around 5 pm on Thursday at LIRR Passage to Penn StationThe crowd gathered and waited under the Seventh Avenue track board. As the trains stopped, office workers ran over the platform, anxious for a good seat – just like the old days.
After nearly two years, travelers are flocking back into the city. The city that was previously desolate is coming back to life. Trains are full and stations are crowded. last monday, LIRR saw an estimated 158,200 passengers, more than triple the number of passengers the previous Monday. Metro-North Railroad also saw a huge jump, with 148,200 riders running last Monday compared to just 63,900 of its predecessor.
“Oh, my goodness, passenger traffic has been booming lately,” said Farmingdale resident Mike Gothy, who has been traveling to his office at the Jersey City Port Authority three times a week since the summer. “A month or so ago the place wasn’t that crowded, but now I’m seeing more people on LIRR with me week after week.”
Long Beach traveler Laurie Kesiki Thorne, 59, who has been working downtown four days a week as a finance officer since September, has noticed the increase in trains and at local businesses.
“Next to my office I see more takeaways, bars and restaurants crowded lately. I’ve noticed this in the past two to three weeks, which is the time when my train also started to get crowded,” Kesiki Thorne told The Post, adding that she had seen people smile more while on the bus. Manhattan.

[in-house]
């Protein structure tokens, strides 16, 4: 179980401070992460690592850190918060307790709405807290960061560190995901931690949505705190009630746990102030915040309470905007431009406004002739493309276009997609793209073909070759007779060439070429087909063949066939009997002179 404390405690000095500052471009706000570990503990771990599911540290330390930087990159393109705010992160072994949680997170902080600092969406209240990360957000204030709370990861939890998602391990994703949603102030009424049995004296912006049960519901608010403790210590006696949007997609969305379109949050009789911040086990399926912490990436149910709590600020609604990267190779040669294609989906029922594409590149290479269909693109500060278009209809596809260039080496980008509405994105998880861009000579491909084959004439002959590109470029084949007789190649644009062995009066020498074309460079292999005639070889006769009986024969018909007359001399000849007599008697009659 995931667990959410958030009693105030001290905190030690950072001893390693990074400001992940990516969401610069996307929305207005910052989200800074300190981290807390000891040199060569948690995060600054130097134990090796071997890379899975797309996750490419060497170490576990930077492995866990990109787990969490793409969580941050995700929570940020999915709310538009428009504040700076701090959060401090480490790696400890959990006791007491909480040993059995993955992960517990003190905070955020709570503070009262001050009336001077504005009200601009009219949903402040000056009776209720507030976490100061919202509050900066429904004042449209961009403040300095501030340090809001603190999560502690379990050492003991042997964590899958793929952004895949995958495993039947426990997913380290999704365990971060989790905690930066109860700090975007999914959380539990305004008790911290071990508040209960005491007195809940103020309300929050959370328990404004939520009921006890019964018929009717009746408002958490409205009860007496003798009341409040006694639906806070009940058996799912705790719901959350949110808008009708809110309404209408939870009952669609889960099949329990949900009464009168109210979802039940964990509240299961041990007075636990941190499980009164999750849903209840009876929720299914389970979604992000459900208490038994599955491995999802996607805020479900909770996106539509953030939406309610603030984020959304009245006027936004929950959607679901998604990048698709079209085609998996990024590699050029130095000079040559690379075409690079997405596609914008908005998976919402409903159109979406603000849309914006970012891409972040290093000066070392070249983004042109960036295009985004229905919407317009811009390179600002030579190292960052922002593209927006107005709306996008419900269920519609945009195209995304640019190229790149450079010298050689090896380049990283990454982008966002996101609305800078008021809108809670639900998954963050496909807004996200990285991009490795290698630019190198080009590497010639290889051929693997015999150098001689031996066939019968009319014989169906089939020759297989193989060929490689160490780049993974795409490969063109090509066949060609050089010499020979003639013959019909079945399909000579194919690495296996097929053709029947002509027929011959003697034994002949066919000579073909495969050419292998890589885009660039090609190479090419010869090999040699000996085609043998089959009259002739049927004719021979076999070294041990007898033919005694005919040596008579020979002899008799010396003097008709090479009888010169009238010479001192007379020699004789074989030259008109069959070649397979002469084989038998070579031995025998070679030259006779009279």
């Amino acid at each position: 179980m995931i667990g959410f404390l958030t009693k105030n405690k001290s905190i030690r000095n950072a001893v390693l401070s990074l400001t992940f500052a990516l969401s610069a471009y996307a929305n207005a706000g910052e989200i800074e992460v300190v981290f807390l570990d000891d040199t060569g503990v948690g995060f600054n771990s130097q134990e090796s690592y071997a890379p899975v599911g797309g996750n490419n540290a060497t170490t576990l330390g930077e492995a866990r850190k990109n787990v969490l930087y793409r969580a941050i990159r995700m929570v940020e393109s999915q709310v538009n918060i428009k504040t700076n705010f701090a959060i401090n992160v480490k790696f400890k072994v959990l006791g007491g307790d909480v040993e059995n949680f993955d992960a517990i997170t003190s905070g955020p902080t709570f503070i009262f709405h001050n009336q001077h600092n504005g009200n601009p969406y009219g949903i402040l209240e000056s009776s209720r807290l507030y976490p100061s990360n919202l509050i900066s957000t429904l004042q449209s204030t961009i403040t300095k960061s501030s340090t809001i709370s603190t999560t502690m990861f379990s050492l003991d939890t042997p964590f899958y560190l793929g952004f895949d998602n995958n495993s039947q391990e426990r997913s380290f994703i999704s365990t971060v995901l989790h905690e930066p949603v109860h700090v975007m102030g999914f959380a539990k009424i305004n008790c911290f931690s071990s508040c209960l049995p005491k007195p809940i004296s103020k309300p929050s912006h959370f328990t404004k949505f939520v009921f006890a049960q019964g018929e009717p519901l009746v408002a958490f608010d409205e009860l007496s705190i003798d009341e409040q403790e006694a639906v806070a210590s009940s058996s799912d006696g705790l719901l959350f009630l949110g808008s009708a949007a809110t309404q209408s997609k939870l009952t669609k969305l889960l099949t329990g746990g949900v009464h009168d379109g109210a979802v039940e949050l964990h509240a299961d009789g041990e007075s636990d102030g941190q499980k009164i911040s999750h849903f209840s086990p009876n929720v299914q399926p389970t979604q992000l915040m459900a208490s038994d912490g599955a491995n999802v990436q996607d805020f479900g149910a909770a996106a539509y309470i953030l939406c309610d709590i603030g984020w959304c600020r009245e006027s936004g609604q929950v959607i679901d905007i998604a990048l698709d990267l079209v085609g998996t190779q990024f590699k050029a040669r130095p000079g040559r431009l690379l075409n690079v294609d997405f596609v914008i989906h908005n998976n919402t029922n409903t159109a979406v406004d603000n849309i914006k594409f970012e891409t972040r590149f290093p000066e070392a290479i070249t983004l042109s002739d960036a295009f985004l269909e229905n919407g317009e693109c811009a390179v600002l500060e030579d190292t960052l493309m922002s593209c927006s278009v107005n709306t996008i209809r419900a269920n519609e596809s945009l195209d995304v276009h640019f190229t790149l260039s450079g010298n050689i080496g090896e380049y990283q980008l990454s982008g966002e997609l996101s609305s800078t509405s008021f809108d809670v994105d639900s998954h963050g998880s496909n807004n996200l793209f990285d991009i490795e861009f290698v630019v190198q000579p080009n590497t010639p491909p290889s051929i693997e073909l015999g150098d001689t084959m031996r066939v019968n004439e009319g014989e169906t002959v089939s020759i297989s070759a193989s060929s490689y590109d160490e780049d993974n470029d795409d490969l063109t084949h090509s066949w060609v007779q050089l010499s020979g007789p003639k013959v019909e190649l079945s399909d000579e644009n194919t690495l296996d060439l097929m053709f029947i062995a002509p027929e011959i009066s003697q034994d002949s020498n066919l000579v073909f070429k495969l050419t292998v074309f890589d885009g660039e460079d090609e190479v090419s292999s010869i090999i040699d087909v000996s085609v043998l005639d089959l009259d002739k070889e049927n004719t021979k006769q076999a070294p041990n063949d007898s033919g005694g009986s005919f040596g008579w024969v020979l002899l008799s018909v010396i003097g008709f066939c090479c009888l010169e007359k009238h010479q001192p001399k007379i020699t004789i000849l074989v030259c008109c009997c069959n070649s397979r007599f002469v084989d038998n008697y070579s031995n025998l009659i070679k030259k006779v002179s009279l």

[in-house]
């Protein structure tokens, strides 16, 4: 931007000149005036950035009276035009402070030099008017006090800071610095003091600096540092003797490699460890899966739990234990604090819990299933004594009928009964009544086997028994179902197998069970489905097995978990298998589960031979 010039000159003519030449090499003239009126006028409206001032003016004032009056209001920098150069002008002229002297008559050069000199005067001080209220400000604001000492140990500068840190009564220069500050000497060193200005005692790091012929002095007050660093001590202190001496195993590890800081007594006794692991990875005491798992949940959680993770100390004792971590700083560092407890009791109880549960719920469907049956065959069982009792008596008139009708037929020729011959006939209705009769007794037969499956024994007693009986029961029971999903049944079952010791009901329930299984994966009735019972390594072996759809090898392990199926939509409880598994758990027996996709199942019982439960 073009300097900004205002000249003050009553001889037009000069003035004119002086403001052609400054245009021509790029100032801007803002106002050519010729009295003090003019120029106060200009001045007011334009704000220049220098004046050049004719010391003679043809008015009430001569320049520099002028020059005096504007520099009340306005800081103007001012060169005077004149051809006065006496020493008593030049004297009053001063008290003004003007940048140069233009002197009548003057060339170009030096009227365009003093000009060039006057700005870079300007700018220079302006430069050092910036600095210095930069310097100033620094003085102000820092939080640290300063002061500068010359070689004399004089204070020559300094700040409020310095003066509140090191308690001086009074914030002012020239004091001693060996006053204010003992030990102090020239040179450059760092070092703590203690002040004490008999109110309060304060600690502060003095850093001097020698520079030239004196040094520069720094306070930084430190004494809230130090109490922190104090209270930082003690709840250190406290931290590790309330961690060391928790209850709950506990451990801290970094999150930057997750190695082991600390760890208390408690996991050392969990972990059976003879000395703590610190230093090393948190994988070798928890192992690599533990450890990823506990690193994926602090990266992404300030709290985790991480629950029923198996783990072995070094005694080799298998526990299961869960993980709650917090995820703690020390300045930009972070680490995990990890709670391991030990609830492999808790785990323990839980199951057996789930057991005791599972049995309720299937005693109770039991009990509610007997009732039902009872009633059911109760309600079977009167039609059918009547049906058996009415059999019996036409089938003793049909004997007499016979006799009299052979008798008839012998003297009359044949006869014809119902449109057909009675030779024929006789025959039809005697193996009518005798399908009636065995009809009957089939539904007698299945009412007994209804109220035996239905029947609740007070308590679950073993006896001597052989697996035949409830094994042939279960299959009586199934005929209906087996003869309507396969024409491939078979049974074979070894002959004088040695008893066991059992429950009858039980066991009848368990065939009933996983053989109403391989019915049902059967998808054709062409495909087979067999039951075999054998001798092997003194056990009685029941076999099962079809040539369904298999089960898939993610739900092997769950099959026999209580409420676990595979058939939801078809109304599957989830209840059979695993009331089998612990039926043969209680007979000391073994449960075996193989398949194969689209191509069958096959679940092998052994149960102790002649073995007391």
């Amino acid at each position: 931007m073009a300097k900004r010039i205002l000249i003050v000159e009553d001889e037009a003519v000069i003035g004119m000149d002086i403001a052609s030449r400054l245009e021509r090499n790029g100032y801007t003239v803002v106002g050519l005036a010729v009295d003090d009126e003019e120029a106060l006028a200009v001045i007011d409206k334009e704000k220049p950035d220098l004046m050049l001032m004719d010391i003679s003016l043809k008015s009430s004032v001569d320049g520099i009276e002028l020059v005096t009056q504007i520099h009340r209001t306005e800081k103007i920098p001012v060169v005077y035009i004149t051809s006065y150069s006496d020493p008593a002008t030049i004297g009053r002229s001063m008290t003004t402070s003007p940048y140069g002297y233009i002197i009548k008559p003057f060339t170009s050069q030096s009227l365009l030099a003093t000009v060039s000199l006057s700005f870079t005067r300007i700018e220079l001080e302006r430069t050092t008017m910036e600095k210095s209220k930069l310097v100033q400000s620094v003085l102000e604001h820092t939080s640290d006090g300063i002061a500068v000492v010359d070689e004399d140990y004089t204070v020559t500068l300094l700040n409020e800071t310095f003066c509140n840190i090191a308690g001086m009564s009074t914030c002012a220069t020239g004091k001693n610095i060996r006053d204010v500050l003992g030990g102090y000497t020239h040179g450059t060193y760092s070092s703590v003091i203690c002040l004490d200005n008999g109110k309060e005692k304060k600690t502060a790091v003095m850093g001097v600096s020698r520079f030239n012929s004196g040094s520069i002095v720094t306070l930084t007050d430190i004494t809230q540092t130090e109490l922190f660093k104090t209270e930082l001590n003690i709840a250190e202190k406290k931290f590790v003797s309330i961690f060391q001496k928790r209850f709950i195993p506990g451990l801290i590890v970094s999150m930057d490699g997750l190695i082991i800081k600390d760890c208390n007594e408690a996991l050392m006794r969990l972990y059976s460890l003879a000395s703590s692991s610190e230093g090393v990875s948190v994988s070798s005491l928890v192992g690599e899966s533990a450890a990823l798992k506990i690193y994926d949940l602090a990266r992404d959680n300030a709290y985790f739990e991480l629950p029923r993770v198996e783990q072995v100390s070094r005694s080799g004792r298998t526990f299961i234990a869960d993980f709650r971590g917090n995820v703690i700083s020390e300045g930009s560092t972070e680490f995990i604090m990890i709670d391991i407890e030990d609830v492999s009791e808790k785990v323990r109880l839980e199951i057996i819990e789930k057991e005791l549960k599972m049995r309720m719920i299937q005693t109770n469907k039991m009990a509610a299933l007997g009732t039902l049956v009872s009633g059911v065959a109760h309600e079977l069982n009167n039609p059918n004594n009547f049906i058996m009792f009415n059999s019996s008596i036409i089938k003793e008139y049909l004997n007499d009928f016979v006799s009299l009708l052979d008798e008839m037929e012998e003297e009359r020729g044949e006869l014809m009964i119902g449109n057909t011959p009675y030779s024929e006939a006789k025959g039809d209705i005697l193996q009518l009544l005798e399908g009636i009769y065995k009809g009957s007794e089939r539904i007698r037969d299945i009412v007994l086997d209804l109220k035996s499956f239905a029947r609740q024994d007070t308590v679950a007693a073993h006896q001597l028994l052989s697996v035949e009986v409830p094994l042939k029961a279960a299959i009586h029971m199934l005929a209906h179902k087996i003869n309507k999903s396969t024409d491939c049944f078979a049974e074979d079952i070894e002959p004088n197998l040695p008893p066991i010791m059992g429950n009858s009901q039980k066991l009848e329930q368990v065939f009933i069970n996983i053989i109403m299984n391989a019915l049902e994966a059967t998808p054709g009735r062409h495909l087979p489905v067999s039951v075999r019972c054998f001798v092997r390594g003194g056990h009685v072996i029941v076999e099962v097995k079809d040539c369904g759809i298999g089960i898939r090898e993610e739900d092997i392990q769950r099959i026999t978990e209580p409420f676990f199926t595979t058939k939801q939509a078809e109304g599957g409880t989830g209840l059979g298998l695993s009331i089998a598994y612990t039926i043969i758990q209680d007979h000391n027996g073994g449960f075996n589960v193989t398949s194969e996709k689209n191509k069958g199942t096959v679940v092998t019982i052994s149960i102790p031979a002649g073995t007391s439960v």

Business owners are grateful for the returning crowd.
“We had a lot of office workers during lunch breaks again. That was a huge part of our job,” Nicholas Satchel, Pizza Superma in New York, Pizza Superma on Eight Avenue near Penn Station, told The Post. “Every day it gets better and better, especially in the last two or three weeks.”
Even those working at work are seeing a slight uptick, and are adjusting their hours accordingly.
Today and on certain days like, ‘Oh, New York! “There is some movement,” guitarist Scott Stenton told The Post. He was playing around Penn Station during rush hour Thursday afternoon and said he will likely start playing more commuter hubs in the coming weeks.
On a good day, he’ll make $40, happy with the larger crowds, although accompanying guitarist Robert Block acknowledged that “people have been more generous during the deep pandemic.”
Will Chiarucci, a construction worker who commutes from Bellmore, LI, to Hudson Yards has also seen the good and the bad with the returning crowds.
“Once I walk to and from work through Midtown I can tell the energy is back and people want to come back here again,” she said excitedly. “I’ll miss the extra legroom I had on the train last year, but I’m sure I’m glad to see the city come back.”
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